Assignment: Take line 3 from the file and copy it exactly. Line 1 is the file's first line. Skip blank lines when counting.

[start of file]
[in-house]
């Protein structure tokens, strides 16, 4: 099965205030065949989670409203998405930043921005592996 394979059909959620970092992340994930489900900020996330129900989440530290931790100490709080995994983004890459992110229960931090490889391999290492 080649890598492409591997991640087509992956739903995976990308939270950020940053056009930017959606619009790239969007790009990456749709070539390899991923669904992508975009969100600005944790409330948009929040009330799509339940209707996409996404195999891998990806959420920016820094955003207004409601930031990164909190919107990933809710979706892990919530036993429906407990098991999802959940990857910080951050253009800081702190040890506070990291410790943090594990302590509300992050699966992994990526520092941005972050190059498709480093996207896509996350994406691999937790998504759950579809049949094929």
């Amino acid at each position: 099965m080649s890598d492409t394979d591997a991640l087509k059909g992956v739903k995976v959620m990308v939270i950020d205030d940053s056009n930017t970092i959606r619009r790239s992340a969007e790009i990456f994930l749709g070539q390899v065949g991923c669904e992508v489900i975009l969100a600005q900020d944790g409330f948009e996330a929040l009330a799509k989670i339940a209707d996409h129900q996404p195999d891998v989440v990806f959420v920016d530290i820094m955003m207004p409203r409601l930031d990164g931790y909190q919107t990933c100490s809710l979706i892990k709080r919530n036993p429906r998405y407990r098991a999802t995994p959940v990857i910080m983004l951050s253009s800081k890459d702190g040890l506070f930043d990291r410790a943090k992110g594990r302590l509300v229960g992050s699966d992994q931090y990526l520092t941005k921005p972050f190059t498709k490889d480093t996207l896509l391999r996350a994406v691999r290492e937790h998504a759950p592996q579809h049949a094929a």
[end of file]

């Amino acid at each position: 099965m080649s890598d492409t394979d591997a991640l087509k059909g992956v739903k995976v959620m990308v939270i950020d205030d940053s056009n930017t970092i959606r619009r790239s992340a969007e790009i990456f994930l749709g070539q390899v065949g991923c669904e992508v489900i975009l969100a600005q900020d944790g409330f948009e996330a929040l009330a799509k989670i339940a209707d996409h129900q996404p195999d891998v989440v990806f959420v920016d530290i820094m955003m207004p409203r409601l930031d990164g931790y909190q919107t990933c100490s809710l979706i892990k709080r919530n036993p429906r998405y407990r098991a999802t995994p959940v990857i910080m983004l951050s253009s800081k890459d702190g040890l506070f930043d990291r410790a943090k992110g594990r302590l509300v229960g992050s699966d992994q931090y990526l520092t941005k921005p972050f190059t498709k490889d480093t996207l896509l391999r996350a994406v691999r290492e937790h998504a759950p592996q579809h049949a094929a």